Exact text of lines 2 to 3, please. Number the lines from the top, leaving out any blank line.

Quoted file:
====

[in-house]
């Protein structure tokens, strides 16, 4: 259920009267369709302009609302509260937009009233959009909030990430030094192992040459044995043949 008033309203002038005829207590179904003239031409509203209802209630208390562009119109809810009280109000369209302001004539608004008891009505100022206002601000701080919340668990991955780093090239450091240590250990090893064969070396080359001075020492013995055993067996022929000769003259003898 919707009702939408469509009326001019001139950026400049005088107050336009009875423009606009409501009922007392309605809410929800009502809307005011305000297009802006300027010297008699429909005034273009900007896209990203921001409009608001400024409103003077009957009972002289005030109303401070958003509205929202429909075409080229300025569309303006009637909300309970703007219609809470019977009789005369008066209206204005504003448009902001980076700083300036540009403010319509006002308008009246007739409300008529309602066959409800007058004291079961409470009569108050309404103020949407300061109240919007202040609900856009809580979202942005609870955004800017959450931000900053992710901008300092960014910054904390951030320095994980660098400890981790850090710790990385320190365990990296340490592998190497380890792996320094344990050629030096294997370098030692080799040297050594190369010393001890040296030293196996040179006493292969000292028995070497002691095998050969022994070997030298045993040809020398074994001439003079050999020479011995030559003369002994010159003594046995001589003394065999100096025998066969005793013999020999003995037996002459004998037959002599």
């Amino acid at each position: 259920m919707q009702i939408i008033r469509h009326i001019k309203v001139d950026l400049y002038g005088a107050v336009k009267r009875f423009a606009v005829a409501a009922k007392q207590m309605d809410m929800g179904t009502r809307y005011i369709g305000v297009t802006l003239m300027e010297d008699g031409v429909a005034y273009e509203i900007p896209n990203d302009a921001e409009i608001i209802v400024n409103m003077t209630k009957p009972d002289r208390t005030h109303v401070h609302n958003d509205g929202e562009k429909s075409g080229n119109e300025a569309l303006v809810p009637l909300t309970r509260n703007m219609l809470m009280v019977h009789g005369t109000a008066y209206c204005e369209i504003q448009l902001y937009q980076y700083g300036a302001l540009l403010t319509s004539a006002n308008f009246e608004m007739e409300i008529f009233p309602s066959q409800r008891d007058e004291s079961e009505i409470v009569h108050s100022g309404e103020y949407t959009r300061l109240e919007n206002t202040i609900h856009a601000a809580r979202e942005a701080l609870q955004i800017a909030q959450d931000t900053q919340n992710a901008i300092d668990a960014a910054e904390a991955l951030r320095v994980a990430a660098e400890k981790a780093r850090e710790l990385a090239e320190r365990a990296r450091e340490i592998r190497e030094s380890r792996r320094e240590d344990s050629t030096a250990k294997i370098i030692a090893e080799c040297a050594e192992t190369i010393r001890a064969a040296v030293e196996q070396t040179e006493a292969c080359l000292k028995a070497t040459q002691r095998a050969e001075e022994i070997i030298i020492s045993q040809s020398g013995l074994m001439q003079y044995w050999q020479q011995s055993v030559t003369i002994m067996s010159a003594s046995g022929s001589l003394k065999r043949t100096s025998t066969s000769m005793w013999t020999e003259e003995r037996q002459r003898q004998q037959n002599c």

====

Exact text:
């Protein structure tokens, strides 16, 4: 259920009267369709302009609302509260937009009233959009909030990430030094192992040459044995043949 008033309203002038005829207590179904003239031409509203209802209630208390562009119109809810009280109000369209302001004539608004008891009505100022206002601000701080919340668990991955780093090239450091240590250990090893064969070396080359001075020492013995055993067996022929000769003259003898 919707009702939408469509009326001019001139950026400049005088107050336009009875423009606009409501009922007392309605809410929800009502809307005011305000297009802006300027010297008699429909005034273009900007896209990203921001409009608001400024409103003077009957009972002289005030109303401070958003509205929202429909075409080229300025569309303006009637909300309970703007219609809470019977009789005369008066209206204005504003448009902001980076700083300036540009403010319509006002308008009246007739409300008529309602066959409800007058004291079961409470009569108050309404103020949407300061109240919007202040609900856009809580979202942005609870955004800017959450931000900053992710901008300092960014910054904390951030320095994980660098400890981790850090710790990385320190365990990296340490592998190497380890792996320094344990050629030096294997370098030692080799040297050594190369010393001890040296030293196996040179006493292969000292028995070497002691095998050969022994070997030298045993040809020398074994001439003079050999020479011995030559003369002994010159003594046995001589003394065999100096025998066969005793013999020999003995037996002459004998037959002599």
């Amino acid at each position: 259920m919707q009702i939408i008033r469509h009326i001019k309203v001139d950026l400049y002038g005088a107050v336009k009267r009875f423009a606009v005829a409501a009922k007392q207590m309605d809410m929800g179904t009502r809307y005011i369709g305000v297009t802006l003239m300027e010297d008699g031409v429909a005034y273009e509203i900007p896209n990203d302009a921001e409009i608001i209802v400024n409103m003077t209630k009957p009972d002289r208390t005030h109303v401070h609302n958003d509205g929202e562009k429909s075409g080229n119109e300025a569309l303006v809810p009637l909300t309970r509260n703007m219609l809470m009280v019977h009789g005369t109000a008066y209206c204005e369209i504003q448009l902001y937009q980076y700083g300036a302001l540009l403010t319509s004539a006002n308008f009246e608004m007739e409300i008529f009233p309602s066959q409800r008891d007058e004291s079961e009505i409470v009569h108050s100022g309404e103020y949407t959009r300061l109240e919007n206002t202040i609900h856009a601000a809580r979202e942005a701080l609870q955004i800017a909030q959450d931000t900053q919340n992710a901008i300092d668990a960014a910054e904390a991955l951030r320095v994980a990430a660098e400890k981790a780093r850090e710790l990385a090239e320190r365990a990296r450091e340490i592998r190497e030094s380890r792996r320094e240590d344990s050629t030096a250990k294997i370098i030692a090893e080799c040297a050594e192992t190369i010393r001890a064969a040296v030293e196996q070396t040179e006493a292969c080359l000292k028995a070497t040459q002691r095998a050969e001075e022994i070997i030298i020492s045993q040809s020398g013995l074994m001439q003079y044995w050999q020479q011995s055993v030559t003369i002994m067996s010159a003594s046995g022929s001589l003394k065999r043949t100096s025998t066969s000769m005793w013999t020999e003259e003995r037996q002459r003898q004998q037959n002599c």